By Kathy Korman Frey, ChiefHotMomma
When Harvard Business School Professor Howard Stevenson almost died, he woke up to the real meaning of work life balance: It’s about priorities. That is: What is most important to you.
Balancing a bunch of things and expecting A+ results in all of them is a recipe for disaster. Yet, many of us try for this, daily.
Basically, Professor Stevenson had an “aha moment” on steroids. We spoke of the concept in “If I Died – The Overachiever’s Bible: Part I.”
Have you had one? An “aha moment on steroids?” Mine was standing in front of my students at the George Washington University School of Business – with sunglasses on. I was in quasi-survival mode.
Thanks to the migraines I’d been diagnosed with earlier that year, flourescent lights were to me like sunlight to vampires. Searing pain went through my head every time I basked in their lovely, humming glow. Sunglasses bought time -an hour, max. By the end of each two and one-half hour class, I was a puddle.
I was hovering pretty near the bottom of Maslow’s Hierarchy. Staying out of pain – period – was a priority along with some other basics. Stuff I used to get wrapped up in did not matter as much anymore. The experience taught me a great deal. I was weaker than I thought. I was stronger than I thought.
But the point was this: I had no choice. Being out of control? I had the opportunity to experience that when along came my son, and then daughter, into my life of coupley townhouse love years prior. But the real being-out-of-control-lesson?…It was the pain.
It….was…just… there. “Hellloooo!” Now what was I going to do about it?
That event on Saturday. Out.
Someone upset about it? Too bad.
Driving at night. Out.
Things that used to be choices, that I could move around on my schedule like pieces on a game board, were now off the board completely. In a weird way, the migraines made work life balance easier. I was miserable, but, work life balance was much clearer. It went like this: “No, no, no, no, no” – and “yes” to “stay out of pain” – “kids and family” – and “do work on good head days.” It made me realize….
What kills people about “work life balance” is the choices.
When you take the choices out of it, it’s a lot less hard.
What choices are killing you?
Why? Do you think they are the wrong ones? Do they – on some deeper level – not reflect your most important values?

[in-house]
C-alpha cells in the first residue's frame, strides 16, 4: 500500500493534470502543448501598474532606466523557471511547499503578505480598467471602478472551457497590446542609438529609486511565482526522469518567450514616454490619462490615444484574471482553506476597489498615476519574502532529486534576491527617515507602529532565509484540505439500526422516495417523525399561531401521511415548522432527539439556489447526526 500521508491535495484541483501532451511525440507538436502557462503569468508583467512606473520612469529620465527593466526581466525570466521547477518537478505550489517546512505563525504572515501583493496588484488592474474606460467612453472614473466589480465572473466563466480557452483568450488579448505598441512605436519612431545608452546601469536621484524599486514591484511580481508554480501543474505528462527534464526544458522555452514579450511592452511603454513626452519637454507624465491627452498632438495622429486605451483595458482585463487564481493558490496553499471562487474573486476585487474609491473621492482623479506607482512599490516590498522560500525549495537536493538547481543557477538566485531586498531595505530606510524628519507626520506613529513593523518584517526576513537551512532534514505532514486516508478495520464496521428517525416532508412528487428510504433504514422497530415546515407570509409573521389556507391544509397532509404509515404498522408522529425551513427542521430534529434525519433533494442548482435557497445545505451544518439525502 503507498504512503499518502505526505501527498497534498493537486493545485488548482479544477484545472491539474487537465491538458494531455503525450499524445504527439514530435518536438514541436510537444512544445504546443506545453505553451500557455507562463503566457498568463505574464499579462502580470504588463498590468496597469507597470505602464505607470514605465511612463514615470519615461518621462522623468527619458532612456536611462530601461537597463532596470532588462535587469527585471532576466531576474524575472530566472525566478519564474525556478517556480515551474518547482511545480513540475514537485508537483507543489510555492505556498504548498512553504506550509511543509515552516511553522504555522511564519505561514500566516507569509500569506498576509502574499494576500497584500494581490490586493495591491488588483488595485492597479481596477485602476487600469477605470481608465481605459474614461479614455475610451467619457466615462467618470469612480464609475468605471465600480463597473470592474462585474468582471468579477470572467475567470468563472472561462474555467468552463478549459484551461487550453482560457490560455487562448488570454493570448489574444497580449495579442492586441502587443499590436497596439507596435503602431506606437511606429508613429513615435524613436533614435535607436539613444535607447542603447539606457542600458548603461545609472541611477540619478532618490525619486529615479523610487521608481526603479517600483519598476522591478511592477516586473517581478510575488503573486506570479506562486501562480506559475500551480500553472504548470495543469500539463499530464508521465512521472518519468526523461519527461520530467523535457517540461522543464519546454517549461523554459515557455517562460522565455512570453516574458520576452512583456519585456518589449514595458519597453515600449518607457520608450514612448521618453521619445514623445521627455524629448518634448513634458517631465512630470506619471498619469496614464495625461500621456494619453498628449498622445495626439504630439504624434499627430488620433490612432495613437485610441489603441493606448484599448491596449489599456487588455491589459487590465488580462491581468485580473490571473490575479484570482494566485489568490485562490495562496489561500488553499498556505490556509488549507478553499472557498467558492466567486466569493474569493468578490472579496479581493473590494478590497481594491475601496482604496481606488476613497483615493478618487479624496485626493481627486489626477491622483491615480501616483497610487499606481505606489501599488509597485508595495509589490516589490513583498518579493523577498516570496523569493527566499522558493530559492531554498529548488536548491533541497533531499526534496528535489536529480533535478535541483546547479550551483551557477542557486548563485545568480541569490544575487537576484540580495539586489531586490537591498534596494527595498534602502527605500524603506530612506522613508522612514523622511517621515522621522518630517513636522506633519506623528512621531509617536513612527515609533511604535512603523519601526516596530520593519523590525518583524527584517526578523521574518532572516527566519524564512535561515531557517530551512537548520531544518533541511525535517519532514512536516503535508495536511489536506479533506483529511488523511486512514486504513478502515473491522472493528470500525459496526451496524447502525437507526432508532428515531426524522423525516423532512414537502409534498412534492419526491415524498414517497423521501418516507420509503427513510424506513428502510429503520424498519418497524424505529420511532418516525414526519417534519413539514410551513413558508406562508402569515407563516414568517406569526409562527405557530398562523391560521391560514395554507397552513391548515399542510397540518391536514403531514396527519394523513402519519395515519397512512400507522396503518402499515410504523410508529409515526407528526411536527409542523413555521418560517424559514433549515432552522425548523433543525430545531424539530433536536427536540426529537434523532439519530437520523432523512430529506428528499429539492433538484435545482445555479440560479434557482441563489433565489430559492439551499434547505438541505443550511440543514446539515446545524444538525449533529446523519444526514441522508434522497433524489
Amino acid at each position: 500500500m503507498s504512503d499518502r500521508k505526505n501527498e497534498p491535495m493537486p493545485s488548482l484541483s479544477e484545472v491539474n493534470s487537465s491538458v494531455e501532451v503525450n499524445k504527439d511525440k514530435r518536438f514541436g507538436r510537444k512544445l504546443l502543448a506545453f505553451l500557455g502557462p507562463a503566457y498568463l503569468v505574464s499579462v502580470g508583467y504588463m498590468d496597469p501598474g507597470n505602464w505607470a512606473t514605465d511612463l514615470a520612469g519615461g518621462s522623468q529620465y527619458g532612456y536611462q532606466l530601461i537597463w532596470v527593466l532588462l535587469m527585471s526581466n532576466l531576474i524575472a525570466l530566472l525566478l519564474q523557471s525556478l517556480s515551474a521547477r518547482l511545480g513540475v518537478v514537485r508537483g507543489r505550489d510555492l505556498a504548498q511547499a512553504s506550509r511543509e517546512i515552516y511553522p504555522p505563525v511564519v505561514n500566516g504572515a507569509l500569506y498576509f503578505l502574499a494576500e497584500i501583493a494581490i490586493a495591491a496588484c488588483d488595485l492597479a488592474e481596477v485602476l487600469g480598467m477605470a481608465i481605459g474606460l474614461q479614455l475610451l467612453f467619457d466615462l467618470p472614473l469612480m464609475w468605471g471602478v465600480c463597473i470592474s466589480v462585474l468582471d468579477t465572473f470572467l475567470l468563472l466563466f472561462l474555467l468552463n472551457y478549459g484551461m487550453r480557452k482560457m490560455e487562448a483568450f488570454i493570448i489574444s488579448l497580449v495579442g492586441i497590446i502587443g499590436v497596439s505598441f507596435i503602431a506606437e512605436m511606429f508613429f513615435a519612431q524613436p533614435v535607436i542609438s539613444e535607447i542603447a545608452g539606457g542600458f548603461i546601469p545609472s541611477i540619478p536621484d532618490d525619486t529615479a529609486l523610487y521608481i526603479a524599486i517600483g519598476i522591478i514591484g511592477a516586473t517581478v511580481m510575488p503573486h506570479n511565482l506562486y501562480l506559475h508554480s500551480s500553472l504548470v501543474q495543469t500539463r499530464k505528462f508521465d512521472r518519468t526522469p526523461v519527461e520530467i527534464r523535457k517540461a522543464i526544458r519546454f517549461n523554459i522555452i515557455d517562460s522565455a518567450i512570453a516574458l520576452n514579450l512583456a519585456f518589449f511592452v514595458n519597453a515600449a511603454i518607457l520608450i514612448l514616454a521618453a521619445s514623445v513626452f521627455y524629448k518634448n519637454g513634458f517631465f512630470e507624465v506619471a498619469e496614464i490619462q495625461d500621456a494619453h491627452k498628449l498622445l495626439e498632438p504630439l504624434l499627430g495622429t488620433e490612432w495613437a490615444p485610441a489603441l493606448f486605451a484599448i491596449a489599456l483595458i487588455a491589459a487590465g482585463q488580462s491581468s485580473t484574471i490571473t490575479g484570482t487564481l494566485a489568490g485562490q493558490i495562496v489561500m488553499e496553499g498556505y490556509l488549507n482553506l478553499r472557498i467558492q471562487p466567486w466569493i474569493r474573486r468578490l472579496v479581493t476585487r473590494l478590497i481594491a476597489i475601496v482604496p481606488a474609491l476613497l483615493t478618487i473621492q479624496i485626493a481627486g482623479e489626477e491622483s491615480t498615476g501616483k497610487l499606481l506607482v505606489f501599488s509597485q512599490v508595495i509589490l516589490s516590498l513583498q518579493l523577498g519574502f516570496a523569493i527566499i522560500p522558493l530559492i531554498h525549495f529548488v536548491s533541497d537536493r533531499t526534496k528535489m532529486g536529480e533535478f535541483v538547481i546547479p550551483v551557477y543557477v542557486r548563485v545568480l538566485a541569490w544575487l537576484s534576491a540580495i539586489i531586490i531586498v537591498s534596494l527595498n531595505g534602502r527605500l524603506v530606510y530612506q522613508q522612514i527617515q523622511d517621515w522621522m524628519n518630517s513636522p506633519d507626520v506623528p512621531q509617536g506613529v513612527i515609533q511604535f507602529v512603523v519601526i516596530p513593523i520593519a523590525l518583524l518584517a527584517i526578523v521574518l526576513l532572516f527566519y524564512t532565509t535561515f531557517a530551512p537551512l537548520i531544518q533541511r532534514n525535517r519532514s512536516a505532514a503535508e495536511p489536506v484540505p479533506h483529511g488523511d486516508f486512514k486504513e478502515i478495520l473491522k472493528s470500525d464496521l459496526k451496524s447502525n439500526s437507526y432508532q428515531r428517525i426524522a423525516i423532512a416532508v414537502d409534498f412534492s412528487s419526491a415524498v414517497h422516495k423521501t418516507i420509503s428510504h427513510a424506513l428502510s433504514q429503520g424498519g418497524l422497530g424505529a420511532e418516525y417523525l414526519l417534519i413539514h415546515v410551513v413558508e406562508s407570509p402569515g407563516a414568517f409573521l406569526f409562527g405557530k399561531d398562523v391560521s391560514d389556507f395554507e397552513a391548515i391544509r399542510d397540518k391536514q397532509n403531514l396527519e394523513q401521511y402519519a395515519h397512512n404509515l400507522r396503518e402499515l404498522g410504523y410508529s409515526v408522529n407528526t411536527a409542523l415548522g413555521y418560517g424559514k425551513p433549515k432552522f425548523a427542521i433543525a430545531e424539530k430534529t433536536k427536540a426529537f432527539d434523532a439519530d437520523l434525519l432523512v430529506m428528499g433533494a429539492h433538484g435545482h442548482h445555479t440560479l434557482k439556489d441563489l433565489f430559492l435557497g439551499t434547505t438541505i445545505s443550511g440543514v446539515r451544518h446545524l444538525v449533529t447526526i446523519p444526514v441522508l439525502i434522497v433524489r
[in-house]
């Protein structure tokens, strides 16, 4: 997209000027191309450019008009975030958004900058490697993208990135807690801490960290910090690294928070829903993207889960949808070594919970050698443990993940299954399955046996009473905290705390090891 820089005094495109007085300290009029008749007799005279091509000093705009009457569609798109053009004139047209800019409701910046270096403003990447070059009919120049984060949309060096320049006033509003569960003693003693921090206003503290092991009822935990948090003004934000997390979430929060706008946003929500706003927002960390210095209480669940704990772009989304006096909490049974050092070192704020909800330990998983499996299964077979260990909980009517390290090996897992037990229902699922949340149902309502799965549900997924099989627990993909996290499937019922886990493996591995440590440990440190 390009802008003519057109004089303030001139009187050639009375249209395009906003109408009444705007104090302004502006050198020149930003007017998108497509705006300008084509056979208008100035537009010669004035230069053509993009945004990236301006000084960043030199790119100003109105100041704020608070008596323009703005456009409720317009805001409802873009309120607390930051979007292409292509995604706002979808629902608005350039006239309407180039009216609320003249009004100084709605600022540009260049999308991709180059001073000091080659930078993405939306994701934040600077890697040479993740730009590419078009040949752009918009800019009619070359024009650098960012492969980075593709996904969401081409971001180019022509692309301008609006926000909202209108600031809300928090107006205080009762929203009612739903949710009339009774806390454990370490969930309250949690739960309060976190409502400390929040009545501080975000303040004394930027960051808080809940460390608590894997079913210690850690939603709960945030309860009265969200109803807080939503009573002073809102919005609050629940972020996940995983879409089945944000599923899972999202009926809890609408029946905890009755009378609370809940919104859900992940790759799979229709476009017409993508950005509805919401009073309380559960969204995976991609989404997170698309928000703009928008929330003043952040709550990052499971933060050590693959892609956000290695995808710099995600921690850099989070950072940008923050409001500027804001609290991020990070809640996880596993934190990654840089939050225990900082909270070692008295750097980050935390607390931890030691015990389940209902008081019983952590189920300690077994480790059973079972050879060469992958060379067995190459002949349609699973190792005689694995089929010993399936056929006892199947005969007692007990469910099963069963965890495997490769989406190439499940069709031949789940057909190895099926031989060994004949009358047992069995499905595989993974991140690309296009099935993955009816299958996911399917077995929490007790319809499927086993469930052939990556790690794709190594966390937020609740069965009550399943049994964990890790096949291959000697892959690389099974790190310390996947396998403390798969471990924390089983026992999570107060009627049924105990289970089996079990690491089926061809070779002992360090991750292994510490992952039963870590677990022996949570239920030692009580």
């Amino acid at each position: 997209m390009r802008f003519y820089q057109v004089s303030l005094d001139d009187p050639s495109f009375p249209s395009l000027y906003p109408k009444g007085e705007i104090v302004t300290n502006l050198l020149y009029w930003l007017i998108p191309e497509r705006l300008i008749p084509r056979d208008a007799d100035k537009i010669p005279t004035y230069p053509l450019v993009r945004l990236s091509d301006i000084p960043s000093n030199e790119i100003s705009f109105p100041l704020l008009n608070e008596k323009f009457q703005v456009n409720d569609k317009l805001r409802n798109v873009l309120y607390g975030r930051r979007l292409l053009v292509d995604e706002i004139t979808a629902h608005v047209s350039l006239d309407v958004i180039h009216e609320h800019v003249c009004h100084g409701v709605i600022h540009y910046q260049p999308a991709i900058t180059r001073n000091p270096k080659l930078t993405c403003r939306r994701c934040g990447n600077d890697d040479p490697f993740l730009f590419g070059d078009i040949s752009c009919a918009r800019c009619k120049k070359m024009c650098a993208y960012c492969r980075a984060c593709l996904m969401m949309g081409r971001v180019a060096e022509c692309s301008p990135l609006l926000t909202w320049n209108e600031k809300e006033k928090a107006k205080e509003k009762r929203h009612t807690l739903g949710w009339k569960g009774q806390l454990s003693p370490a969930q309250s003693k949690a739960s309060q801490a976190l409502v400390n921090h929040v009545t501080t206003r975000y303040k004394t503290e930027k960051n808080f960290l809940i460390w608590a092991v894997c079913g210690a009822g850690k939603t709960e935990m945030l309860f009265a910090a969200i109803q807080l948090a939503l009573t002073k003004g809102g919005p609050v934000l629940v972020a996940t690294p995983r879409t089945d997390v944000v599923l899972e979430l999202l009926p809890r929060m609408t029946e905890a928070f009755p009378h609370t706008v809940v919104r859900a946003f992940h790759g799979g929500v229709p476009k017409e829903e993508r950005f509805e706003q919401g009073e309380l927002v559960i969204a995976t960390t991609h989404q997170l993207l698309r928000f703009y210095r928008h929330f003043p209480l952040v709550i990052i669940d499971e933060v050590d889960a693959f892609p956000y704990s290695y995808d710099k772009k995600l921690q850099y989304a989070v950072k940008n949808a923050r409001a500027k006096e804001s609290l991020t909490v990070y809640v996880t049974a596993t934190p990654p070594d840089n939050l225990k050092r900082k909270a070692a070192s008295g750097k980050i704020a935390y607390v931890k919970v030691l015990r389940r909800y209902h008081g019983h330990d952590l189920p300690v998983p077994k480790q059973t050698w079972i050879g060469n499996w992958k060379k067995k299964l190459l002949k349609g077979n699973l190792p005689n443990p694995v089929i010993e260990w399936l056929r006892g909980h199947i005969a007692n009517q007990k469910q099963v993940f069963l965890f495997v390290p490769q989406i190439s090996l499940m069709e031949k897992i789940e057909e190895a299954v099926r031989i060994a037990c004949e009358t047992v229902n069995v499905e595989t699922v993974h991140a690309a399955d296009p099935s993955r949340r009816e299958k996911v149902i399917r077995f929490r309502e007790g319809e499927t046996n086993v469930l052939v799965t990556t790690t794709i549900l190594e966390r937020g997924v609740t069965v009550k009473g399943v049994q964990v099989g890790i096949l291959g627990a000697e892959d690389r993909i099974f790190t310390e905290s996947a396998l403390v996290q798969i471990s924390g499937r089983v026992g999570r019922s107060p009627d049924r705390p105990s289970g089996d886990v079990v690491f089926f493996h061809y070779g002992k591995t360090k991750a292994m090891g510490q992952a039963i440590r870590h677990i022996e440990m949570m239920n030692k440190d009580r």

Howard Stevenson came face to face with his most important values in a rather abrubt way. I came face to face with my most important values in a rather ungraceful way, wearing Oakleys. Is there a way to get in touch with core values without physically maiming ourselves?
To wrap up:
The solution to work life balance issues is the presence of your top values in your life and work, not trying to balance a hillion gazillion things well.
Do you agree? And how, on a daily basis, can you integrate your priorities into your life?
To take it further (with no pain or near-death experiences) check out the exercise below.
1. Left column. List your top three values down the left column on a page of paper. The values could be as broad as: Happiness, Love, and Fairness/Ethics or more specific like “Give to the community” “Be Authentic” and “Live up to one’s /my potential.”
2. Right column. Think about your life and work now, and if they match your top three values. Provide examples next to each value. E.g., If the left column says “Happiness,” the right column might say, “I feel happy daily with my life. I wake up daily and feel content and appreciative for my kids, family, and life we have created.”
3. Last. Rate each item 1-10. How are you doing with each value, 10 being the best score? You’ve got something to work toward (or not) in 2013. As your most important values, are these resolutions you consider worth having?
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